The United Nations refugee agency UNHCR has warned that a large refugee camp in eastern Chad is fast running out of water, and that chronic water shortages in the arid region are hampering the establishment of new camps to house 200,000 people who have fled the conflict in nearby Darfur.
Eduardo Cue, the UNHCR spokesman in eastern Chad said on Tuesday that a rapid fall in the water table at Iridimi refugee camp meant that the boreholes serving its 15,000 inhabitants were no longer able to keep up with demand. As a result, the daily water ration issued to each refugee had been cut back sharply to preserve supplies.
“In Iridimi, the standard of 15 litres per refugee per day is not being met, and we were told that it has gone down to six litres, maybe 10 litres,” he told IRIN by telephone from Abeche, the main centre for relief operations in eastern Chad.
“There is a high chance that the water there will not last for long,” he warned.
Iridimi is one of the 11 overcrowded official camps in eastern Chad hosting refugees who have fled the two-year-old conflict in Sudan’s western Darfur region.
Cue said the desert nature of the terrain, poor rainfall during the rainy season just ended and a lack of reservoirs to capture and store rainwater had contributed to persistent water shortages since the first refugee camps were established in eastern Chad in January.
Vincent Dupin, the Coordinator of the Norwegian Church Aid Programme in Chad, which is in charge of water and sanitation at Iridimi, confirmed the severe water shortage in the camp.
But he pointed out that Iridimi, like many of the 11 refugee camps in eastern Chad, was hosting twice the number of people which it was designed to accommodate.
“It seems we are demanding too much from the underground water in Iridimi, since we have lost 30% of the capacity that was there four months ago,” he told IRIN. “If we continue at this rate of exploitation, there will be a day when ground-water will dry up.”
Dupin said Norwegian Church Aid was trying to alleviate the water shortage by trucking supplies in from the nearby Touloum refugee camp, where it also manages water and sanitation and where underground water supplies are still abundant.
He and Cue both denied a report by UNHCR headquarters in Geneva that Touloum, which houses 15,000 refugees, could face a water crisis of its own in the near future.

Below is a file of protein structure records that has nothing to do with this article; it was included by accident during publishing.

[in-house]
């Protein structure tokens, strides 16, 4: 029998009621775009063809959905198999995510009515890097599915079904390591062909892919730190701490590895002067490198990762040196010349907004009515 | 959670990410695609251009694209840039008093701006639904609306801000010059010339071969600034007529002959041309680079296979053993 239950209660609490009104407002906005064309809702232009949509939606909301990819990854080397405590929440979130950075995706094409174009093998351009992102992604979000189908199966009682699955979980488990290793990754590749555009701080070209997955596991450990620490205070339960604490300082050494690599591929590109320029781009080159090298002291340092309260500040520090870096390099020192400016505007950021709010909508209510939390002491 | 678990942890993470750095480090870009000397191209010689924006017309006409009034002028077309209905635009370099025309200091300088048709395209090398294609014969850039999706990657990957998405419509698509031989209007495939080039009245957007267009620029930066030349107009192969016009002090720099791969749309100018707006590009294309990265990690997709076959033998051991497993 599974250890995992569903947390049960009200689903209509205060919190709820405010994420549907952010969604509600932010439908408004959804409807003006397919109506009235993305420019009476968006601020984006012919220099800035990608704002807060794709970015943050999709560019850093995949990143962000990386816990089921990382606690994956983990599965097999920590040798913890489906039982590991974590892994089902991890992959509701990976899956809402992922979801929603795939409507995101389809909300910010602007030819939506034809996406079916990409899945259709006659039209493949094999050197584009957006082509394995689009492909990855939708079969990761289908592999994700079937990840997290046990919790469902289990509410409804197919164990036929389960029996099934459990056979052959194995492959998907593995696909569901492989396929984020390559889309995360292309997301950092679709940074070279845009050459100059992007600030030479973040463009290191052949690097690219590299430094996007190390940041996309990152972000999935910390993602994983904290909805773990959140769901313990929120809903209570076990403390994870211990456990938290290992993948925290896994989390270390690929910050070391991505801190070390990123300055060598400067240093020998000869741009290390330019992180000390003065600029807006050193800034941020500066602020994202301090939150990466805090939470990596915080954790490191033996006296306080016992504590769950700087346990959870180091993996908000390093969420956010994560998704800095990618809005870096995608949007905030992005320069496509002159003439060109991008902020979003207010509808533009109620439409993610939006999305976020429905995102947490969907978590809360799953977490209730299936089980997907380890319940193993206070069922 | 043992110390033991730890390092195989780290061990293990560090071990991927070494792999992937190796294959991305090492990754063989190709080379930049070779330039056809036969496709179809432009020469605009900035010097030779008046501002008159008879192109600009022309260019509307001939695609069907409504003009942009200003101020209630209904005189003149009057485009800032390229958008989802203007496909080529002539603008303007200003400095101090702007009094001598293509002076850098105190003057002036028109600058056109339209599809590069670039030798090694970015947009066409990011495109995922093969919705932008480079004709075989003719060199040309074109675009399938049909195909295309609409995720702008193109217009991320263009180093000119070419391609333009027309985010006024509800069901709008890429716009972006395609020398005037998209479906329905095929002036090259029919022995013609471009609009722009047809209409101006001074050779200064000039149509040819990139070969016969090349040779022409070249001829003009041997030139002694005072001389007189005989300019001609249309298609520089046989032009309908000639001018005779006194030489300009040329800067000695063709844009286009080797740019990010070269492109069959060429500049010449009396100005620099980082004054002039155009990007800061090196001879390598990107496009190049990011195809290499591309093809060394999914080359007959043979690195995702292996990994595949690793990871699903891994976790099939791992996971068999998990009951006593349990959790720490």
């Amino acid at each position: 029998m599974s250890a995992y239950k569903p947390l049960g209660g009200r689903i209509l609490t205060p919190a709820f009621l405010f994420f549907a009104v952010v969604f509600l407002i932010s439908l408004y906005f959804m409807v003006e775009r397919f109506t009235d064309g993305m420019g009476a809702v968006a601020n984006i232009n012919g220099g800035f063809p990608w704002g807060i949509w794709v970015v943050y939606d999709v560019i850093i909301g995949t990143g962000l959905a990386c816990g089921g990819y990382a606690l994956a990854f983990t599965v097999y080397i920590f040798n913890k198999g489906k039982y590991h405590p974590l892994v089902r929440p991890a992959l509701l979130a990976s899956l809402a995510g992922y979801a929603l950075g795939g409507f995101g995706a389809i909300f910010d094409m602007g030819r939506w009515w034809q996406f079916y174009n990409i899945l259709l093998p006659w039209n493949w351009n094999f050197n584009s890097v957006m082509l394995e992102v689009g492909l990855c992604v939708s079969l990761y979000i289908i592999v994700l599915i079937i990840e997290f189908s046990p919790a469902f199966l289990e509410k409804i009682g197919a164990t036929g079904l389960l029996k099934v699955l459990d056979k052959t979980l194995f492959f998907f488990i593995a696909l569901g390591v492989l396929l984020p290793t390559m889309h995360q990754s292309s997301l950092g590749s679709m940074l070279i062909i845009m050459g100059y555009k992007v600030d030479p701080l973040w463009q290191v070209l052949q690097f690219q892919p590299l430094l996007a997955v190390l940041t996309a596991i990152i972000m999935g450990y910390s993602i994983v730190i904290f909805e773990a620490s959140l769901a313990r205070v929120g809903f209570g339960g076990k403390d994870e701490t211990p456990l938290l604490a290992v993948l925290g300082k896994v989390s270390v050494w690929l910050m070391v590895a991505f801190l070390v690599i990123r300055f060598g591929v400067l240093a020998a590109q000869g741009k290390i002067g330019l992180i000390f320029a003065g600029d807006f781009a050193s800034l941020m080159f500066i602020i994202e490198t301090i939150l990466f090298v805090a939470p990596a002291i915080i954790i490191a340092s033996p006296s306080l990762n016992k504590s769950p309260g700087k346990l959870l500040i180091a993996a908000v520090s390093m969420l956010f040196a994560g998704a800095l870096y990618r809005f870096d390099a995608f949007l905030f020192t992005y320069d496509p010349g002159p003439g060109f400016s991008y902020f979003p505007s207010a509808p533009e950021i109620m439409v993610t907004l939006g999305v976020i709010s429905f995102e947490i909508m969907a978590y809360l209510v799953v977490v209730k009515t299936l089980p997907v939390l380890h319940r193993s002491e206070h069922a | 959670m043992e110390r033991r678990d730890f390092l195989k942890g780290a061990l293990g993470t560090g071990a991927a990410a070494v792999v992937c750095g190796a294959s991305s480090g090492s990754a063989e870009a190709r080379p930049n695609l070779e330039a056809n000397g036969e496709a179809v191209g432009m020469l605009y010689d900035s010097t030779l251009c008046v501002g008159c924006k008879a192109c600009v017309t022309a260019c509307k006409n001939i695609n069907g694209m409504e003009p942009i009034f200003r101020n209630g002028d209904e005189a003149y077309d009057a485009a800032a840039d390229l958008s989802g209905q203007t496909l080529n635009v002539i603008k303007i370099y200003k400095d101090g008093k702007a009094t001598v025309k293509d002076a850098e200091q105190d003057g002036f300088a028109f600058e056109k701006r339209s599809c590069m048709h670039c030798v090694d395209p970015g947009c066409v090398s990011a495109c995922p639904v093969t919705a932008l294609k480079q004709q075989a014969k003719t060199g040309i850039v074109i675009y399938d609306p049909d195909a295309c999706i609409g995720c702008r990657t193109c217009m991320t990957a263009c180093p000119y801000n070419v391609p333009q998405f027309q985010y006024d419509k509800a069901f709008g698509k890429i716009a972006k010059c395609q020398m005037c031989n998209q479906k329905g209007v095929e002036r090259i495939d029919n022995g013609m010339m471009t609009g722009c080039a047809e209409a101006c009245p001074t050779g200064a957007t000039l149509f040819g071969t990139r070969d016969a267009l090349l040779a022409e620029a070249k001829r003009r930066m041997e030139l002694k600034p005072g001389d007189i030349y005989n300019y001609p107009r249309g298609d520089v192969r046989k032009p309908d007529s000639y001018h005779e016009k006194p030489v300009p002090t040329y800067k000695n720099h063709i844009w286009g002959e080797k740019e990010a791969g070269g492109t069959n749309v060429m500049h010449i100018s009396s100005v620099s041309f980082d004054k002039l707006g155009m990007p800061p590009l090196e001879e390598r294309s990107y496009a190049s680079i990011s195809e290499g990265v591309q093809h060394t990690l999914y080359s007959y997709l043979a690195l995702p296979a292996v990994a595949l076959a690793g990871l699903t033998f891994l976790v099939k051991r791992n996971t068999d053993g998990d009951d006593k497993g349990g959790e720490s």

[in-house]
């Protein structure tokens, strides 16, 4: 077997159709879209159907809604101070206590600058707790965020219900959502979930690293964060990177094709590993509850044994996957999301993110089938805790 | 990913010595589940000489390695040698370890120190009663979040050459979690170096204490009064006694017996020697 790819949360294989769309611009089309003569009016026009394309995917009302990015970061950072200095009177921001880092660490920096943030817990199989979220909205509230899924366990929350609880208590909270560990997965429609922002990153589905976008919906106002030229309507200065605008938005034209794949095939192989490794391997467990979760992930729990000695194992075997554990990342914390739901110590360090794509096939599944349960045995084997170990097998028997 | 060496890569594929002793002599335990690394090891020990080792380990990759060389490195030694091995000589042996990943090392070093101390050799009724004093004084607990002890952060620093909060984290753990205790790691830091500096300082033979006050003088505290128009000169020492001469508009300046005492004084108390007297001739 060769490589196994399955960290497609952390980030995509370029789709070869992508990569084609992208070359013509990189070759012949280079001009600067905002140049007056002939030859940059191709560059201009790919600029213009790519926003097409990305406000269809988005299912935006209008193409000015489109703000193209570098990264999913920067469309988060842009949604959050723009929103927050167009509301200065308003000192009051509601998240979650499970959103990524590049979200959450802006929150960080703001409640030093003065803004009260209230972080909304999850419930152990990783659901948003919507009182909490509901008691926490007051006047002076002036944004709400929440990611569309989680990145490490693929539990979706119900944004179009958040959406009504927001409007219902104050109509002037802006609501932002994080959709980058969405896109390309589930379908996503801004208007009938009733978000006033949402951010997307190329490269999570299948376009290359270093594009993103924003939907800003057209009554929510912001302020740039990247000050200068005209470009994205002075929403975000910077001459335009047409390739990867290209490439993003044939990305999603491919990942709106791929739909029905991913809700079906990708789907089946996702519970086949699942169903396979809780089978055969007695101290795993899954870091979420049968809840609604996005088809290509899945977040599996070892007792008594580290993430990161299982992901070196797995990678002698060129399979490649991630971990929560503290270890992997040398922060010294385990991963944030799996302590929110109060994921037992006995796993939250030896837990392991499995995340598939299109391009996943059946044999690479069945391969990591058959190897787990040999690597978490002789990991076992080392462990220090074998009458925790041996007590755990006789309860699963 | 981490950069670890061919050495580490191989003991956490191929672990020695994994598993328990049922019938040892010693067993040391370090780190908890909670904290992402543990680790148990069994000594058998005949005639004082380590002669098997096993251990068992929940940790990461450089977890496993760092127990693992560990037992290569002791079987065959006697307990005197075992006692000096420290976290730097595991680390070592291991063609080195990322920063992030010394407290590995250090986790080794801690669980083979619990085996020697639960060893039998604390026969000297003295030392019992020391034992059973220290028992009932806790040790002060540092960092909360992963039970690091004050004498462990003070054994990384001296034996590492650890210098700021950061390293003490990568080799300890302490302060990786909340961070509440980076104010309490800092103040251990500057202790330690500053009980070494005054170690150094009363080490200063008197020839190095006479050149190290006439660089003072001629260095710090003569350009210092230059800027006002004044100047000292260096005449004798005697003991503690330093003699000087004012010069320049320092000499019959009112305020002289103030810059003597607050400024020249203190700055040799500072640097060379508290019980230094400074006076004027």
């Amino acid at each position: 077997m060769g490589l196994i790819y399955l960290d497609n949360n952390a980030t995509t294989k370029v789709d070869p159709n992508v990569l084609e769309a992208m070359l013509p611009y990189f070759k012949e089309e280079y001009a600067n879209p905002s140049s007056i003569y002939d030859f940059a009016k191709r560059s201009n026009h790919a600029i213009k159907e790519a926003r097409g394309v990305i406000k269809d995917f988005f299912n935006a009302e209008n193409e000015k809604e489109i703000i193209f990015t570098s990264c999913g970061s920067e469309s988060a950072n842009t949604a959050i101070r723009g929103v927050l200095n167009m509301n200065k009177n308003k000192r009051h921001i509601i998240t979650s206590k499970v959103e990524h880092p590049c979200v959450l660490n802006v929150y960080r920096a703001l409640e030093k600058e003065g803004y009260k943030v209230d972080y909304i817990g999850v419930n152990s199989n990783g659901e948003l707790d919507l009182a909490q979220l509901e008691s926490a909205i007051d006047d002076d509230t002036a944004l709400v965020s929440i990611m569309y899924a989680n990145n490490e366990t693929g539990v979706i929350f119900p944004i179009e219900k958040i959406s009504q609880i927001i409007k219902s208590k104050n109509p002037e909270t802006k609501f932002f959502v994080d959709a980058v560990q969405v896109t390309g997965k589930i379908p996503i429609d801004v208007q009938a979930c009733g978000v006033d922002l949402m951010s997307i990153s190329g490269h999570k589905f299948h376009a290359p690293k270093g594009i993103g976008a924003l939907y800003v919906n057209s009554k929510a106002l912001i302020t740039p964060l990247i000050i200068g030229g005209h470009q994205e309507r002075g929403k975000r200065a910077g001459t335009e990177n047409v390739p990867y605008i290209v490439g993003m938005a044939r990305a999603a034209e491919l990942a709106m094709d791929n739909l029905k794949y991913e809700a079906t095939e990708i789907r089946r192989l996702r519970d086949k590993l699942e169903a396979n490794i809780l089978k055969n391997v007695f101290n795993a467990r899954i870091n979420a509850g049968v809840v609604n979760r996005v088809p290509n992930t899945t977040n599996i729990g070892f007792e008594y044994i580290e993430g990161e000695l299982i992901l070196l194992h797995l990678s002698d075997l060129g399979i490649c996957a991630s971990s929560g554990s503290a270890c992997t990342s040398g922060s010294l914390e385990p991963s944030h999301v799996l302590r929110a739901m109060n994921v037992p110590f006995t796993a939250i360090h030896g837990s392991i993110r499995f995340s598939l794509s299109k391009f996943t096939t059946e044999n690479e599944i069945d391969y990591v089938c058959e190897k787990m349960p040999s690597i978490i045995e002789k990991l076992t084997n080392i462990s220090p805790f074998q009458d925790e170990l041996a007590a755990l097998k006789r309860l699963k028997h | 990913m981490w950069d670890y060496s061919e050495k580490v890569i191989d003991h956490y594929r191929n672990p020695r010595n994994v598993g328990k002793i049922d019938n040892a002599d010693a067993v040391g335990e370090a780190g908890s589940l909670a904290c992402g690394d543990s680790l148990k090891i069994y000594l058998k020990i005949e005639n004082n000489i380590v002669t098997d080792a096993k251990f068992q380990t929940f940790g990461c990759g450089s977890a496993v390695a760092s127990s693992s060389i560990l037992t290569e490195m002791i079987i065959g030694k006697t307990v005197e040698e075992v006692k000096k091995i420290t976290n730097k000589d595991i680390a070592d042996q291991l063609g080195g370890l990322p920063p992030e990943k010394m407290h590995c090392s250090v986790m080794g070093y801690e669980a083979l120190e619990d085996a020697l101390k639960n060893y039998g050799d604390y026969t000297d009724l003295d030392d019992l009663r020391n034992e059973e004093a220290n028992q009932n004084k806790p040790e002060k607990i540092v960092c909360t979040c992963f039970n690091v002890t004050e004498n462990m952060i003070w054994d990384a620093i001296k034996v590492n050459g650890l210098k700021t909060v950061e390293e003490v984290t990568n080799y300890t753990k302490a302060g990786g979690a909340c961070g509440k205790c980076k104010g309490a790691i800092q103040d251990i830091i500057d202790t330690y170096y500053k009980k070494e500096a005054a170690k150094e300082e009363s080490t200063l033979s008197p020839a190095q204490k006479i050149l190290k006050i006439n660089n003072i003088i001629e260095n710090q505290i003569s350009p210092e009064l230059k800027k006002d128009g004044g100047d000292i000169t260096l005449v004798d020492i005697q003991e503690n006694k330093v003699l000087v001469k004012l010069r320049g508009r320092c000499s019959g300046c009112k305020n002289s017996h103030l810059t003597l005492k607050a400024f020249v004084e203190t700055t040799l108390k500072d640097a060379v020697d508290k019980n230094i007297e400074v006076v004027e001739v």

However Cue acknowledged that water scarcity was a general problem in eastern Chad and was hindering efforts to find suitable sites for new refugee camps.
He cited the case of Mader, where satellite pictures indicated there should be enough water, but where actual drilling showed very little was available.
UNHCR had planned to establish a new camp there to house 11,000 refugees who are currently crowded into a spontaneous settlement with no water supply of its own at Am Nabak, but the site had to be abandoned, Dupin said.
“We are looking into the possibility of finding more water in new sites, we have started trucking water into some of the camps, and we are looking into the possibility of moving refugees from Iridimi to Toloum and other camps,” Cue said.
He warned that UNHCR was also bracing itself for the possible influx of several thousand more refugees from western Sudan in the near future.
Cue said there had been no major influx of Sudanese refugees to eastern Chad since June, when this year's rainy season began.
He explained that the rains had cut roads and created temporary rivers and lakes which made it harder for people to move.
At the same time, the Sudanese government's security forces and the pro-government Janjawid militias in Darfur had been trying to prevent civilians from leaving the country and government radio stations had been warning that no assistance was available on the Chadian side of the border, he added.
With the rainy season now coming to an end and people in Darfur now aware that aid for refugees was available in Chad, there could well be a fresh influx in the near future, he added.
“The number of refugees crossing into Chad has been negligible for the last three months, but we do not know what the future will hold,” Cue said.
Diplomats fear the onset of the dry season and scant progress in peace talks under way in the Nigerian capital Abuja could lead to an upsurge in fighting in Darfur which would push more harassed and frightened civilians over the border.
The United Nations estimated last week that two million people needed humanitarian assistance in Darfur, of whom 1.6 million had been internally displaced as a result of attacks on their villages.
The arid territory, which is the size of France, has a total population of six million.
This article was produced by IRIN News while it was part of the United Nations Office for the Coordination of Humanitarian Affairs. Please send queries on copyright or liability to the UN. For more information: https://shop.un.org/rights-permissions